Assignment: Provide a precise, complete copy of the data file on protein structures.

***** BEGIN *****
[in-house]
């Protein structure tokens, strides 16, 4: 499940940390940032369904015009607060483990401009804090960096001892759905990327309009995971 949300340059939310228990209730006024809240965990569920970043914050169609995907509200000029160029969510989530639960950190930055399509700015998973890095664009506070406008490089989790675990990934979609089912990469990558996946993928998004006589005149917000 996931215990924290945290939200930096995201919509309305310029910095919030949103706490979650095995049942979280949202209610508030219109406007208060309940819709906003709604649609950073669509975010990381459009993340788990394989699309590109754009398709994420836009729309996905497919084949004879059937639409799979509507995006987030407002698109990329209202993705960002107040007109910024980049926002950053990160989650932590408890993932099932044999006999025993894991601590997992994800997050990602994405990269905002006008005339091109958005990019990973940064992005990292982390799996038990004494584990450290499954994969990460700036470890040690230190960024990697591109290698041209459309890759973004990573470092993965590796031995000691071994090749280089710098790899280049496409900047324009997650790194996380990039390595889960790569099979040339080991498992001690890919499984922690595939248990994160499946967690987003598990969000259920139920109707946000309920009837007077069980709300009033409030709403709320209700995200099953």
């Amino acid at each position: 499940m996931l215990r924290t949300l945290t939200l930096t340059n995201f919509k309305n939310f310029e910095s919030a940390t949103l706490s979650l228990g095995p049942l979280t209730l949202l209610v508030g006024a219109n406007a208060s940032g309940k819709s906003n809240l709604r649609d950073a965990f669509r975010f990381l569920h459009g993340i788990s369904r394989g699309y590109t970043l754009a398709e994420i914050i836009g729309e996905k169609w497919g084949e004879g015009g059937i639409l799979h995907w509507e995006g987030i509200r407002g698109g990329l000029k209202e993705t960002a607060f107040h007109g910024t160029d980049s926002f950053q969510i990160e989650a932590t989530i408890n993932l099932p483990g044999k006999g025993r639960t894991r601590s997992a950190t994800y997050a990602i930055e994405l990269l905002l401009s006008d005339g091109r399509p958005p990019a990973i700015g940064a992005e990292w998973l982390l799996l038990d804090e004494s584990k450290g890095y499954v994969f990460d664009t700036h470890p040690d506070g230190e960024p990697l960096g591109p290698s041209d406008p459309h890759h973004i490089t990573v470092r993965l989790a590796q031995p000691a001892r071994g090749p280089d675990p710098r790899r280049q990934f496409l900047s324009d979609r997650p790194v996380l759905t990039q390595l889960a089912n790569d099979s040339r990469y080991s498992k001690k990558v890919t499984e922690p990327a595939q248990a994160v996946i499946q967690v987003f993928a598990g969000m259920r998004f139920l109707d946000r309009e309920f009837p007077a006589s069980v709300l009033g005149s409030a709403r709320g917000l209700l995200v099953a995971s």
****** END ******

[in-house]
């Protein structure tokens, strides 16, 4: 499940940390940032369904015009607060483990401009804090960096001892759905990327309009995971 949300340059939310228990209730006024809240965990569920970043914050169609995907509200000029160029969510989530639960950190930055399509700015998973890095664009506070406008490089989790675990990934979609089912990469990558996946993928998004006589005149917000 996931215990924290945290939200930096995201919509309305310029910095919030949103706490979650095995049942979280949202209610508030219109406007208060309940819709906003709604649609950073669509975010990381459009993340788990394989699309590109754009398709994420836009729309996905497919084949004879059937639409799979509507995006987030407002698109990329209202993705960002107040007109910024980049926002950053990160989650932590408890993932099932044999006999025993894991601590997992994800997050990602994405990269905002006008005339091109958005990019990973940064992005990292982390799996038990004494584990450290499954994969990460700036470890040690230190960024990697591109290698041209459309890759973004990573470092993965590796031995000691071994090749280089710098790899280049496409900047324009997650790194996380990039390595889960790569099979040339080991498992001690890919499984922690595939248990994160499946967690987003598990969000259920139920109707946000309920009837007077069980709300009033409030709403709320209700995200099953």
């Amino acid at each position: 499940m996931l215990r924290t949300l945290t939200l930096t340059n995201f919509k309305n939310f310029e910095s919030a940390t949103l706490s979650l228990g095995p049942l979280t209730l949202l209610v508030g006024a219109n406007a208060s940032g309940k819709s906003n809240l709604r649609d950073a965990f669509r975010f990381l569920h459009g993340i788990s369904r394989g699309y590109t970043l754009a398709e994420i914050i836009g729309e996905k169609w497919g084949e004879g015009g059937i639409l799979h995907w509507e995006g987030i509200r407002g698109g990329l000029k209202e993705t960002a607060f107040h007109g910024t160029d980049s926002f950053q969510i990160e989650a932590t989530i408890n993932l099932p483990g044999k006999g025993r639960t894991r601590s997992a950190t994800y997050a990602i930055e994405l990269l905002l401009s006008d005339g091109r399509p958005p990019a990973i700015g940064a992005e990292w998973l982390l799996l038990d804090e004494s584990k450290g890095y499954v994969f990460d664009t700036h470890p040690d506070g230190e960024p990697l960096g591109p290698s041209d406008p459309h890759h973004i490089t990573v470092r993965l989790a590796q031995p000691a001892r071994g090749p280089d675990p710098r790899r280049q990934f496409l900047s324009d979609r997650p790194v996380l759905t990039q390595l889960a089912n790569d099979s040339r990469y080991s498992k001690k990558v890919t499984e922690p990327a595939q248990a994160v996946i499946q967690v987003f993928a598990g969000m259920r998004f139920l109707d946000r309009e309920f009837p007077a006589s069980v709300l009033g005149s409030a709403r709320g917000l209700l995200v099953a995971s």